Levi’s Unzips New Policy Excluding Logging Giant Asia Pulp & Paper
[caption id="attachment_17514" align="alignleft" width="300" caption="Levi's Announces New Forest Product Policy"]
Asia Pulp and Paper is having a hard time holding onto customers these days. With the release of its forest products purchasing policy
, Levi Strauss & Company has become the latest major brand to ban business with Asia Pulp and Paper (APP)
. This comes on the heels of a major public cancellation
with APP affiliate Mercury Paper at the end of December by Kroger, America’s largest grocery chain.
So why is everyone running from APP?
APP has a nasty penchant for clearcutting Indonesia’s rainforests and disrespecting communities’ rights — and these abuses are proving to be bad for business. Despite the company’s deep pockets for slick PR greenwash campaigns
, its tactics aren’t fooling a lot of customers. Over the past several years, a growing list of major companies have dropped their contracts with APP, including major US book publishers Scholastic, Hachette, and Simon & Schuster, leading toy companies Mattel, Hasbro and Lego, fashion giants Gucci and Tiffany and Co., and office supply stores Staples and Office Depot.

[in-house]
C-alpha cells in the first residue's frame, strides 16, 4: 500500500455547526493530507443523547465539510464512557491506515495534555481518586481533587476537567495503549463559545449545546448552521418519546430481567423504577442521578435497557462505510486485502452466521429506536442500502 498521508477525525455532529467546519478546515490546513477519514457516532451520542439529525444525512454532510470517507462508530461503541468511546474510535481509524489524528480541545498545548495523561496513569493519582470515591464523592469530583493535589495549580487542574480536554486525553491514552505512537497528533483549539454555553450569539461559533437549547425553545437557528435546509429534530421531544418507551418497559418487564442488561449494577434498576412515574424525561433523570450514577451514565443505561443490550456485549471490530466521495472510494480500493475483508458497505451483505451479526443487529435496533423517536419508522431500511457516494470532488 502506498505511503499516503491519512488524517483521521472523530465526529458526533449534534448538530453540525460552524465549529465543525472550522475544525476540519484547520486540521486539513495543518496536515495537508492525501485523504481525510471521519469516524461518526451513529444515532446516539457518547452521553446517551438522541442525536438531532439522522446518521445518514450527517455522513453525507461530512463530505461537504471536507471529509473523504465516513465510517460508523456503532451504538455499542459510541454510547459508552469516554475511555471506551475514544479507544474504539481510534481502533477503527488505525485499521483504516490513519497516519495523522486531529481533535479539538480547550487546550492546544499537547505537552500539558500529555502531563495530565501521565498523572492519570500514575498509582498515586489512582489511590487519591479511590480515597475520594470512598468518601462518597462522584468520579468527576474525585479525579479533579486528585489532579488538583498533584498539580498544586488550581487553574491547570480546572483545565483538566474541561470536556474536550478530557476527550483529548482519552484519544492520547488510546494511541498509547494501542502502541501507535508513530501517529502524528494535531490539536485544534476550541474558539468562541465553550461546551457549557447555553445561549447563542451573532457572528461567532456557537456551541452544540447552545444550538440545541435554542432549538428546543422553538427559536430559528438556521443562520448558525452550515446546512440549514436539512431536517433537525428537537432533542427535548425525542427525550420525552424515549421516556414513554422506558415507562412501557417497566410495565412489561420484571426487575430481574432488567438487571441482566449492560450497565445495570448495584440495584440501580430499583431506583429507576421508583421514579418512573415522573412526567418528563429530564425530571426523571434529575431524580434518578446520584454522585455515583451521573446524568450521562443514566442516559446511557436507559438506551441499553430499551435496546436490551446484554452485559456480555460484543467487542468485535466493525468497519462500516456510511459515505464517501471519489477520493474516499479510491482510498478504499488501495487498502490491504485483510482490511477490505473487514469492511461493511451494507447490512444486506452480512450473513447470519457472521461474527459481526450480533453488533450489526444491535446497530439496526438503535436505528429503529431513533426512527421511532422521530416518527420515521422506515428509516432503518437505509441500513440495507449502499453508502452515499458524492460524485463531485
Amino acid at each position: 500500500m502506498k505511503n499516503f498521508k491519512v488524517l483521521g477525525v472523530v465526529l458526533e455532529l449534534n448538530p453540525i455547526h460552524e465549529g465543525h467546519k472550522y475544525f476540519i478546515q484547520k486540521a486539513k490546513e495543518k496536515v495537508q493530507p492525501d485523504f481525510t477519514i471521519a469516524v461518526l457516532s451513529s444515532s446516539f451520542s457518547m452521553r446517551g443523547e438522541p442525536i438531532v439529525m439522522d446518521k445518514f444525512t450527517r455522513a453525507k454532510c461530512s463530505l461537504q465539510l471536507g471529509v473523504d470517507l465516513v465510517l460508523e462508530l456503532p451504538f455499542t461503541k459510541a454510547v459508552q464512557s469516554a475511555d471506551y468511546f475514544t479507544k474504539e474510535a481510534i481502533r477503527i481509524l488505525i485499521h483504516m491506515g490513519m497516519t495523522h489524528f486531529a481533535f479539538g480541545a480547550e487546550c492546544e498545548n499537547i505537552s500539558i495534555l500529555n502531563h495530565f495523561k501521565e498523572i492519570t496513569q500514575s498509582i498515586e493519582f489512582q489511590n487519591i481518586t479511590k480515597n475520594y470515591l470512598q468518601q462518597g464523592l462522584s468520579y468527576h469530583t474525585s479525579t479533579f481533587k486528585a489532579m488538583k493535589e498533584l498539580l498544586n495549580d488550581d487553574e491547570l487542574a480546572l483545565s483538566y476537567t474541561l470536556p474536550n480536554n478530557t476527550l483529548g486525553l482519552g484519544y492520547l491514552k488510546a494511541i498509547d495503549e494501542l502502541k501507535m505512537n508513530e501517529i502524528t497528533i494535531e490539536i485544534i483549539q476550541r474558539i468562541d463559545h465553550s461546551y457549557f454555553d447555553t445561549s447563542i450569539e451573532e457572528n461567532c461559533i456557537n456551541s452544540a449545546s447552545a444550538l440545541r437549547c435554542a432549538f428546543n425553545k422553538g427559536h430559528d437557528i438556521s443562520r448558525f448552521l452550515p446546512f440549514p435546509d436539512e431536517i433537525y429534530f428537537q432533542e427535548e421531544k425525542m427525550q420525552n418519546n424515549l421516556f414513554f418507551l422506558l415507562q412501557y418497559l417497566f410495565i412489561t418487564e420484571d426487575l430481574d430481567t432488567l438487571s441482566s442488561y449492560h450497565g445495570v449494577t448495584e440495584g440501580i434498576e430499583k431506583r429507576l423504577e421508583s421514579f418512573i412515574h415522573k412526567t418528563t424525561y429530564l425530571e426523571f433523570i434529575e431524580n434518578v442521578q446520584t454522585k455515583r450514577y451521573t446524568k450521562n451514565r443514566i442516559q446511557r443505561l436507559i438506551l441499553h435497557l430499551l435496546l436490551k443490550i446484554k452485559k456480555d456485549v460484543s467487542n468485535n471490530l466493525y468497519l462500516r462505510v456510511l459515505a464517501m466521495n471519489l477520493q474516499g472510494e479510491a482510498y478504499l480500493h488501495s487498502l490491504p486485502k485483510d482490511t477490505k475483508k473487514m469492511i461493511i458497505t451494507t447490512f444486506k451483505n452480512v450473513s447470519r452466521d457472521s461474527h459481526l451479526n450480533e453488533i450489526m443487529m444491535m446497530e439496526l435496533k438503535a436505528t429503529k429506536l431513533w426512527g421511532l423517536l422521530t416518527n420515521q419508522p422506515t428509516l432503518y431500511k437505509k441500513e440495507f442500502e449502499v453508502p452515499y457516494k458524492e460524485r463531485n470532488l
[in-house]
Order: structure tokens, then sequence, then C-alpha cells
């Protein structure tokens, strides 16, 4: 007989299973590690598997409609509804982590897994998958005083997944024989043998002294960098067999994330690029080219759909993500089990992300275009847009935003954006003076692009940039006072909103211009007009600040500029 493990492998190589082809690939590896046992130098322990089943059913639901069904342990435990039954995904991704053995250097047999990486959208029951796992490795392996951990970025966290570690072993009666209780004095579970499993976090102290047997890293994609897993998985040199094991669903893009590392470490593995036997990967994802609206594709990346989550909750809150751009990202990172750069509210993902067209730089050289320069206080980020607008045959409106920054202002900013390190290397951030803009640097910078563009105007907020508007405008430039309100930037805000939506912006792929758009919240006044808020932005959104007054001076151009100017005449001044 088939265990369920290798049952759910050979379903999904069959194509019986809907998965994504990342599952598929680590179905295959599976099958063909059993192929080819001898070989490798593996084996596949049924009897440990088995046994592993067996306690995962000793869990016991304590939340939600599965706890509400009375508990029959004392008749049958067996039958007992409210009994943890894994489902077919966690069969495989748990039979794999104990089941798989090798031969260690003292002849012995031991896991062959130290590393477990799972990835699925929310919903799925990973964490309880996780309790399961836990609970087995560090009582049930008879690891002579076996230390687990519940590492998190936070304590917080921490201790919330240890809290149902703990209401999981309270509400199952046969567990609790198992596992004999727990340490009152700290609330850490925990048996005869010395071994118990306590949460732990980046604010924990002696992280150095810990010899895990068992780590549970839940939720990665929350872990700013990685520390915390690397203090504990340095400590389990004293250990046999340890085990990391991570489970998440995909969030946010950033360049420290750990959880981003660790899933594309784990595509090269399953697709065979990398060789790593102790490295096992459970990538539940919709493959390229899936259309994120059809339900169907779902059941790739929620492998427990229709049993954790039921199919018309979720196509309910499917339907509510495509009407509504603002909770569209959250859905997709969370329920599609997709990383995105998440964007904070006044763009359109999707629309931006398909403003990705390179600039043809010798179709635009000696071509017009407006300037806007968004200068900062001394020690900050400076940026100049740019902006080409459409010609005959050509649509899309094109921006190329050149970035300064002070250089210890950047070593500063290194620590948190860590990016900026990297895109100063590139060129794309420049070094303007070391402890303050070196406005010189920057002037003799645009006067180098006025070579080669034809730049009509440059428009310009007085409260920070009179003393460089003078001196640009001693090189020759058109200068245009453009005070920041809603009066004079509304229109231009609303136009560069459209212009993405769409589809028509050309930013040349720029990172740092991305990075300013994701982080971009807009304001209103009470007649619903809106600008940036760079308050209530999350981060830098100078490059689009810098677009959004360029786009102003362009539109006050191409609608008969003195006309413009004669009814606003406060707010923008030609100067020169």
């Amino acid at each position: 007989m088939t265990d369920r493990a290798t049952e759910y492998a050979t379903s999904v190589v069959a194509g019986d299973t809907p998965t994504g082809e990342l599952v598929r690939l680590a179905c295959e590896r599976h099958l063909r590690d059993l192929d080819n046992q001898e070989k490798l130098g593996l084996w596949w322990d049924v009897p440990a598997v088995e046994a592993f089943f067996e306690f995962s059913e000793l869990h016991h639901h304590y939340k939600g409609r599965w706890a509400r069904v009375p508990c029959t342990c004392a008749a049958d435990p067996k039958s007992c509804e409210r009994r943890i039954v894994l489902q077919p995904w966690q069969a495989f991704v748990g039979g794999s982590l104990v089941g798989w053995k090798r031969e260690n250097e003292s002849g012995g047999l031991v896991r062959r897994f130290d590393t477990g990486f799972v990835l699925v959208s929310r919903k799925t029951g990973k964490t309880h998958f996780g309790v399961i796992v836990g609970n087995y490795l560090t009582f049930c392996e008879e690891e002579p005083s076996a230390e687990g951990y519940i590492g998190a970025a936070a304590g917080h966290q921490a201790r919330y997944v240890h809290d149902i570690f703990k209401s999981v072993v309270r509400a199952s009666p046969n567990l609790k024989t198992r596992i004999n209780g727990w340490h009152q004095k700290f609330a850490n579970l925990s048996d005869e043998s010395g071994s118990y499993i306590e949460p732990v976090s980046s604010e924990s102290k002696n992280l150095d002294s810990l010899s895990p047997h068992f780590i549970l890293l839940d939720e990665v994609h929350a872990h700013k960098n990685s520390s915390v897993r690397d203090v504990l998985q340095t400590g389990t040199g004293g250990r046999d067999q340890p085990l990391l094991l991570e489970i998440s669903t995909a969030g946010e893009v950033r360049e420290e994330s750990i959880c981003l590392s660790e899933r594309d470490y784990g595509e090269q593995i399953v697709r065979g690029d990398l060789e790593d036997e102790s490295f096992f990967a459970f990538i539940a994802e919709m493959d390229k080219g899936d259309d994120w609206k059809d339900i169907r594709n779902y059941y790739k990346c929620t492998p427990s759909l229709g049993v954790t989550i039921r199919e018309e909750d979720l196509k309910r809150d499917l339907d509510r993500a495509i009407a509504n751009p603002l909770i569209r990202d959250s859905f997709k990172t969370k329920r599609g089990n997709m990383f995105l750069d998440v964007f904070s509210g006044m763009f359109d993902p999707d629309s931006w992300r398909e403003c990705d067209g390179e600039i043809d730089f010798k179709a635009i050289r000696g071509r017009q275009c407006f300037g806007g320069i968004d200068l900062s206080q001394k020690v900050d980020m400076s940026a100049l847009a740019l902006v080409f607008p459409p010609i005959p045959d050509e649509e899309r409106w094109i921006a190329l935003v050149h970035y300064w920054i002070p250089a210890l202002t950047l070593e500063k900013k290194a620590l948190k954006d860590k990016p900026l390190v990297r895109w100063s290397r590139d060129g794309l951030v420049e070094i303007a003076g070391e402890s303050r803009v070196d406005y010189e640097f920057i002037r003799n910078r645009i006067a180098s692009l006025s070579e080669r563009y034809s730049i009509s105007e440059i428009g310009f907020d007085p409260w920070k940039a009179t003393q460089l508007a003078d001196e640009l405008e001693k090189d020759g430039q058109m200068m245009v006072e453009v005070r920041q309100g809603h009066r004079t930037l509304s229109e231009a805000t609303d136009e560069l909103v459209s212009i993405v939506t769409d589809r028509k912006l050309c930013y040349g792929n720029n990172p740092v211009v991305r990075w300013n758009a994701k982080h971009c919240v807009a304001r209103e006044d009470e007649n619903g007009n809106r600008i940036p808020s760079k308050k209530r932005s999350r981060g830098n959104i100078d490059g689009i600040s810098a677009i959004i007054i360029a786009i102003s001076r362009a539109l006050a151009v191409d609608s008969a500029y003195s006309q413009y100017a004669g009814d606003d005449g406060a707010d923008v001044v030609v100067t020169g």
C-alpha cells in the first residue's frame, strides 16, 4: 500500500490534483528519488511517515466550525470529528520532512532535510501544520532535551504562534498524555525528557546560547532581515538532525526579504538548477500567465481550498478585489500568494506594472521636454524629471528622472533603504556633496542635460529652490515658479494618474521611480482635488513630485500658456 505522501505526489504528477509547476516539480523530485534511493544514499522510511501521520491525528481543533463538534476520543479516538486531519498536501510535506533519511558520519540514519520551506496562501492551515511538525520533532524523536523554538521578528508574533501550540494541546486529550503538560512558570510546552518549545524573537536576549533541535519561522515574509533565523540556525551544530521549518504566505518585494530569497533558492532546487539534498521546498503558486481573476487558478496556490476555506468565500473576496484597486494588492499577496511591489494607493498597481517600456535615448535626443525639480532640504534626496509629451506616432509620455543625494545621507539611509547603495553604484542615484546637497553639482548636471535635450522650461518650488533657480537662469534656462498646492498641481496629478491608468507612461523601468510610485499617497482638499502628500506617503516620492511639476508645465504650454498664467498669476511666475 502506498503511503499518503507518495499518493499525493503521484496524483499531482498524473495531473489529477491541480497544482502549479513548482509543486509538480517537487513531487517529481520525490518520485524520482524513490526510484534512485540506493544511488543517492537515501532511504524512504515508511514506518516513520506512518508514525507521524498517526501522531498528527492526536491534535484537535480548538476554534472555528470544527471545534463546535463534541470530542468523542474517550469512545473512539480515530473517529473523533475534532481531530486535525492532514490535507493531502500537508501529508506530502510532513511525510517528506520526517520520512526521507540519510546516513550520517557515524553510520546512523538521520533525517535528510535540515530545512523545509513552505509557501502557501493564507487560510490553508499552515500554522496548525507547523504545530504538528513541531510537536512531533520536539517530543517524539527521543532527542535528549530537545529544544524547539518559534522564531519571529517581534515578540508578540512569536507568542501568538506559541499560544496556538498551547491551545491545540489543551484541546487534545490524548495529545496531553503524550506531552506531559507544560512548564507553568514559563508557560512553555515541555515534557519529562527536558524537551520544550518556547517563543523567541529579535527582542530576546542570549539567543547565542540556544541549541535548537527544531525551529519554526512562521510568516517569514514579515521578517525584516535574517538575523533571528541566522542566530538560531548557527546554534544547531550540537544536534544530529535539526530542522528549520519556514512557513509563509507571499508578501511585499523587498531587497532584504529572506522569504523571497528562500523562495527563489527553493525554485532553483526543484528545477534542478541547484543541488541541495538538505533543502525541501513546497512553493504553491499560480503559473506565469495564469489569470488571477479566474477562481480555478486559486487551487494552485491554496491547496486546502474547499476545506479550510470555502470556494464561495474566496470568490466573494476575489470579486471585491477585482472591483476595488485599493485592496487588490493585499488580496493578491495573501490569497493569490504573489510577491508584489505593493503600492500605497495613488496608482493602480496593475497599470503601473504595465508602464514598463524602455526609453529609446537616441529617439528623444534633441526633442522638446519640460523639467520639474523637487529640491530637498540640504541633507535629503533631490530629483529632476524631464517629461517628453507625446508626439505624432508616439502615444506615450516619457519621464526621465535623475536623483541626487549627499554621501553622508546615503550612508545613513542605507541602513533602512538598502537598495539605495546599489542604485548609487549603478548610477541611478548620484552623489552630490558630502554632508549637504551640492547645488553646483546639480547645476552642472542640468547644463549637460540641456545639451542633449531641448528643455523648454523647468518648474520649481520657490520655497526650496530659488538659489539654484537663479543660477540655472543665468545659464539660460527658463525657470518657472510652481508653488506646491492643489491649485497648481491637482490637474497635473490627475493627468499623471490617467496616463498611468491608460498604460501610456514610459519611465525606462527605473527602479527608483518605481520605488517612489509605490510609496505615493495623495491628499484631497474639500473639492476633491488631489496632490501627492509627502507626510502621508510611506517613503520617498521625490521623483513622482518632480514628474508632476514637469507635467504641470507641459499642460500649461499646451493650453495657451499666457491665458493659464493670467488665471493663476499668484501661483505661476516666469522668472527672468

Levi’s new global policy
not only excludes controversial fiber supplies linked to rainforest destruction (like that from APP), it also proactively maximizes the best environmental fibers available. For paper, it mandates that all paper purchased by the company be at least 30% post-consumer recycled content, with a goal of 100% whenever possible. When post-consumer recycled is not available, wood fiber must be certified by the Forest Stewardship Council.
Levi’s and other responsible corporate customers are implementing forward-looking policies that maximize the best environmental fiber and eliminate controversial sources. Meanwhile, reform for APP’s clearcutting ways still seems to be in the distant future. For the time being, it's hard to imagine this list of APP customer cancellations doing anything but growing.